Mid-30's temperatures and light breezes greet us at 8am this morning as comrades Ken & Ruth & I converge on the Locust Grove Nature Center (Democracy & Seven Locks). Ruth shows us her massive medal from the Disneyworld half marathon last weekend, where she PR'd smartly. (She also describes the unusually cold Florida weather and the madness of a 4am race arrival time and a 6am start.) Ken sets a brisk pace downstream on the Cabin John Stream Valley Trail (see LateOctober2005JogLog and HalfBeast for notes on northern and southern segments of the CJT respectively), We climb ridges and circle warily around boggy areas, and tiptoe or leap across tributary creeks. Ken points out a large deer on the opposite bank of the stream. Small frigid birds flit away upon our approach, perhaps scared by my bright yellow-and-blue trail shoes. After ~3 miles we arrive at River Road, where I've pre-cached munchies and drinks behind a bush. We take a couple of minutes to nibble there, then cross River and do a mile down-and-back to Seven Locks Road. Another pause to eat and sip, and it's time to return to our starting point. I take the lead and inexplicably feel invigorated – or perhaps it's just the pressure from those behind me that keeps me moving along. Ruth keeps a GPS log of the journey; I carry a camera and snap a couple of photos. At the finish line Ken rewards us with his home-baked cranberry muffins.
It's unseasonably warm (~50°F), esp. compared with the past two years (looming blizzard in '05, single-digit mercury in '04). Comrades Ken and Ruth and I confer before the event. I joke that we should do 9 minute miles, based on my "double the distance, slow the pace by 1 minute/mile" rule-of-thumb combined with Ruth's recent 10 min/mi half-marathon PR; Ruth is skeptical and suggests just aiming for sub-10:00 which would be a handy PR for us all. At the "gun" we launch ourselves downhill and, as usual, go too fast (8:57 for the first mile by my watch). Then on a long uphill grade Ruth suffers a significant asthma attack and sends Ken & me ahead. (She walks through the wheezing, however, and continues on to finish strongly.)
The second mile is 10:11, during which Ken's daughter Hilary greets us on her way back to a sub-40 minute result. After the midcourse turnaround I try to follow Ken's advice to go faster on the descents and manage to cover mile 3 in 9:47. (At the water stop I grab a cup, drink a sip, and dump the rest over my head; it cools me but also washes sweat-salt into my eyes.) The fourth mile, including the long downhill grade, is my fastest at 8:36. I keep pushing hard and close the books with an 8:59. Add ~10 seconds that we started behind the line and the result is 46:40, ~5 minutes better than my best prior at this distance. Both Ken and Ruth likewise PR in well under 50 minutes.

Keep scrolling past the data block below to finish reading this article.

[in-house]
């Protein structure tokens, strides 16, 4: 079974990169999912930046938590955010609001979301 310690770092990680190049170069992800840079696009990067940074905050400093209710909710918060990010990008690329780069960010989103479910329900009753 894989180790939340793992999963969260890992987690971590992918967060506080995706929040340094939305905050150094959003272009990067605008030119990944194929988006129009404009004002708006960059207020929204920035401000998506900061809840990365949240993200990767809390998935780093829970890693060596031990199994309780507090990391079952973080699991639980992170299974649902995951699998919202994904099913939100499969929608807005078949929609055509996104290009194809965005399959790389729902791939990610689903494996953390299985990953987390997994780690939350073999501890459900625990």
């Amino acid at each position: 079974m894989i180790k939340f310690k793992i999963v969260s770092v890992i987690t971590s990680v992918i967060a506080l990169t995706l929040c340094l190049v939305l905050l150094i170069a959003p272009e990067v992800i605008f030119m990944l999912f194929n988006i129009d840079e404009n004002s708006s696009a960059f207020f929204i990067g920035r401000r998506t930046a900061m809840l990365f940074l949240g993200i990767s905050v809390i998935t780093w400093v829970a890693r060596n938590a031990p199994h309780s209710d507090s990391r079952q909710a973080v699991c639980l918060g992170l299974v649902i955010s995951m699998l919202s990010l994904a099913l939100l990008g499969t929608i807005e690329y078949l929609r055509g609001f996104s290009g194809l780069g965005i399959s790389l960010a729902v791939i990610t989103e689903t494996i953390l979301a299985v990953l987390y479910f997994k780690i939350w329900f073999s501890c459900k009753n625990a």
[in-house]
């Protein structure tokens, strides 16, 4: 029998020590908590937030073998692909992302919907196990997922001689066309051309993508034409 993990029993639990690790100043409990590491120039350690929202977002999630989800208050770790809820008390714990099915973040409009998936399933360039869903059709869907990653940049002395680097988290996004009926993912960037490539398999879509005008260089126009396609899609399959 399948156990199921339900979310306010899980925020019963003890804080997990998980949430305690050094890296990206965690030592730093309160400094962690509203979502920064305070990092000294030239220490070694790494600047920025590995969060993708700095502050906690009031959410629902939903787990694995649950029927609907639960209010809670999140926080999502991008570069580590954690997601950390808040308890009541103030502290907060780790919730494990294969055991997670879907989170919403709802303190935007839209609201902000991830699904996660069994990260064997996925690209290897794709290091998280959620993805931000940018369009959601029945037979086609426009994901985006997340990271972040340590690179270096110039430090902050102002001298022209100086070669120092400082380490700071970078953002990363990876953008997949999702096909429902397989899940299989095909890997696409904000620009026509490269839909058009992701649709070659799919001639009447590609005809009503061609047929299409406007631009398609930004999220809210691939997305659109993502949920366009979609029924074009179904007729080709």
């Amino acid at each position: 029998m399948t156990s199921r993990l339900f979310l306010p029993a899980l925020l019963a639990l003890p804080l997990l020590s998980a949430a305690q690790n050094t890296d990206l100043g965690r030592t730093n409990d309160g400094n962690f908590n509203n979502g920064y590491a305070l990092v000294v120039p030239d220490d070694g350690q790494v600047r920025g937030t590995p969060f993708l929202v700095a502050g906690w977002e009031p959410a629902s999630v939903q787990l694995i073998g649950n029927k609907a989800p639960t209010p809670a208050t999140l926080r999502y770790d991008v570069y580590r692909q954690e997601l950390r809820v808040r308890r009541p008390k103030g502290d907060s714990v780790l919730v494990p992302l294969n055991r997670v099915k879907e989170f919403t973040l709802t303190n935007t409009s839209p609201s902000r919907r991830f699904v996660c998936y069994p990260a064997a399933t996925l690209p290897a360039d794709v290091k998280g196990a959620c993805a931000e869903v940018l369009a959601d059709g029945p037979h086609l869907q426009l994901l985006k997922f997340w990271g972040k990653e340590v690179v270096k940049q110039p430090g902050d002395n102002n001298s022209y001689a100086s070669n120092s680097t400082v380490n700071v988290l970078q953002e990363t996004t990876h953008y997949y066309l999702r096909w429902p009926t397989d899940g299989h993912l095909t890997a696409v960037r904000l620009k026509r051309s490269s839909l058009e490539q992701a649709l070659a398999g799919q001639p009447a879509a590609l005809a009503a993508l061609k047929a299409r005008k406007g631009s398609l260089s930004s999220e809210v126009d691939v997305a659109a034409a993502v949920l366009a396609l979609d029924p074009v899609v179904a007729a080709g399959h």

At 9:30am Ken & I meet at Lock 6 of the C&O Canal and I fire up my GPS to gather waypoints of the markers along the first five miles of the towpath. We jog slowly (I'm not feeling frisky after yesterday's speedwork!) toward the rising sun and enjoy ourselves in the cool (upper 30's) air, with pauses to photograph mileposts and capture their coordinates. Bottoms-up ducks dabble in the water as we pass. At the Georgetown end of the canal we walk to the Thompson Boat Center and head back along the Potomac waterfront, returning to the C&O towpath via stairs near the endpoint of the Capital Crescent Trail. I attempt to photograph some gulls perched on the railing by the river but have limited success. Our average pace during the running segments is probably ~11:30.
Ed Schultze has organized another training run along his beloved Seneca Creek Greenway Trail, and C-C, Ken, and I decide to try it. At 7:25am when Ken and I arrive at the MD355 trailhead the parking lot  is almost full. C-C climbs into the back of Paulette's MINI Cooper, as does ultrarunner Pete, who tells us about some of his adventures during the drive to Damascus Recreational Park  where the day's journey begins. We leave early, planning to go at our own slow pace and preparing to be passed by speedier runners. (But during our jog Ken offers the zen-like riddle: if you're never passed, then are you the fastest or the slowest?)
The air temperature is at freezing, so we layer on the clothes. We walk for a few minutes to warm up, then jog down the paved pathway to the beginning of the Magruder Branch Trail . Blue blazes are so abundant that we never get significantly off-course. A few miles into the trip people running upstream meet us, and a bit later those heading downstream begin to catch up and zip by. A herd of whitetail deer leap through the brush on both sides and then cross the trail just in front of us. Their tails are amazingly fluffy, like featherdusters. Does this portend a hard winter ahead?
Our progress is steady; psychological pressure from my companions' presence keeps me moving a bit faster than I probably would have gone alone. We take walk-breaks on hills and as we get tired. Banter between Ken and me keeps C-C amused. After several uneventful water crossings earlier in the day, with only a mile to go at a small tributary stream C-C's foot slips off a stepping-stone and she get wet up to the ankle. "You're trail-baptized now!" I remark. As the MD355 parking lot comes into sight C-C sprints up the hill in a strong finish. My GPS measures the distance as 10.6+ miles, but since it's usually low by ~5% for winding routes I suspect that the actual path we took is ~11 miles, at an average pace of ~14:30 min/mi, including ~5 minutes we stopped to eat and drink along the way.